While the vast majority of respondents in the survey said they are planning to increase or maintain their level of investment in marketing analytics, this investment does not match their will nor the immediacy of need; all data points in the survey related to analytics appear further down marketers’ lists of priorities for 2017 than one would expect.
Only 8% of those in the study said that predictive analytics and customer scoring were one of their top priorities. Less than one in ten are looking at joining their online- and offline data sets. And 10% want to improve their analytics capabilities in social channels even though 28% said they will concentrate on increasing social media engagement rates. How can you determine whether or not an activity like “social media engagement” is yielding the desired outcomes if you don’t have the data to prove it? In the Digital Age, you have access to all the data you need to identify any correlations (or lack thereof) between marketing tactics and results. But only if you make it a priority.
If marketers are focusing their attention in areas such as content marketing and social media engagement without a corresponding emphasis on analyzing data to surface valuable insights, Adobe and Econsultancy say this suggests marketers have their head in the sand. No matter who you are or how advanced you think your data analytics capabilities are today, you still have a loonnngggg way to go. It really should be the number one action-item on everyone’s to-do list.
It’s All About The Customer Experience
As companies prioritize their digital marketing efforts, there is clearly a focus on creating a seamless, consistent and valuable experience for their audiences and having the teams in place to help achieve this.
Findings in the Econsultancy/Adobe study reveal that the way most companies expect to differentiate themselves from the competition over the next five years is to focus on delivering an optimized customer experience.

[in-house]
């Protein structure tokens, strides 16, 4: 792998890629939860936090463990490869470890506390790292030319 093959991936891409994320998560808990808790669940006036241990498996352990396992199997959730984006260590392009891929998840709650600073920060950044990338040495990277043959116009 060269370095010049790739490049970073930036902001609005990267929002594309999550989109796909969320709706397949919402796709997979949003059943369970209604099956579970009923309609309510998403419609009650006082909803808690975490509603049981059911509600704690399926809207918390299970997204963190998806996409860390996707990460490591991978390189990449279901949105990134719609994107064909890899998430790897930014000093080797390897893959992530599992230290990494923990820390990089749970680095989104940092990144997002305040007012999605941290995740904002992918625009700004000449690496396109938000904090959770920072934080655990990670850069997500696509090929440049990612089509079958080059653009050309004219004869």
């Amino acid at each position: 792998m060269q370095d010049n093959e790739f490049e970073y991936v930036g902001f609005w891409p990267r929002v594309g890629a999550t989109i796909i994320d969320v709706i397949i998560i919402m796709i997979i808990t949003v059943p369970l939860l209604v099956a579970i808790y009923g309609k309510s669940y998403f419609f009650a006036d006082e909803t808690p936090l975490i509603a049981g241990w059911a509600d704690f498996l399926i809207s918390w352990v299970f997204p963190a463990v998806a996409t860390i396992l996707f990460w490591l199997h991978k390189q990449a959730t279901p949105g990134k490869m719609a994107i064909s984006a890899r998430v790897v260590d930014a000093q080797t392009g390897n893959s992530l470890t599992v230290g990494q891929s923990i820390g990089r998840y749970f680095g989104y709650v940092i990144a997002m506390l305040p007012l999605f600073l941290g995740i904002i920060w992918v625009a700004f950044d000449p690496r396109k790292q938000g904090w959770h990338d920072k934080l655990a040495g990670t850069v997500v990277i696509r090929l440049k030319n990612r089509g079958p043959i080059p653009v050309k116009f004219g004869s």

Understanding device usage and combining online and offline data to better manage customer experiences come lower down executives’ list of priorities, but they’re still vital contributing factors to achieving those top two goals.
Similarly, over one fifth (22%) of client-side respondents ranked ‘optimizing the customer experience’ as the single most exciting opportunity for 2017, slightly ahead of other areas such as ‘creating compelling content for digital experiences’ (16%) and ‘data-driven marketing’ (12%).
Design thinking is emerging as a strategic weapon in the CX battle. In fact, Adobe and Econsultancy say design is the next step on the path to digital transformation, with 86% of respondents in their survey agreeing that design-driven companies outperform other businesses.
This design-centric mindset comes as no surprise when accounting for the fact that those surveyed place the highest emphasis on creating a relevant experience that both surprises and delights consumers.
While over four-fifths (82%) of survey respondents believe that creativity is highly valued within their organizations and around three-quarters (77%) are investing in design to differentiate their brand, just over two-fifths (44%) don’t think that they have the processes and collaborative workflows to achieve a design advantage.
“While they aim to optimize the customer experience, they are not building their data capabilities fast enough to facilitate this.”
John Travis, VP of Emerging Markets at Marketing Adobe, says brands need to focus on their organization’s culture if they hope to realize their CX dreams. “Adopting a collaborative, cross-team approach where everyone is focused on the same goal of delivering experiences is hard, and it’s not surprising to see that many businesses struggle in this area.”
“Respondents overwhelmingly claim that customer experience is their most exciting opportunity,” says Travis. “Many of them are investing in content and design, looking to create experiences are personal, compelling and memorable. But at the same time, their investment in analytics is lagging. It seems that many businesses are so excited to get into the experience game that they overextend, neglecting to take care of the basics. If you want to take design and deliver content-driven experiences, you need a strong foundation of data.”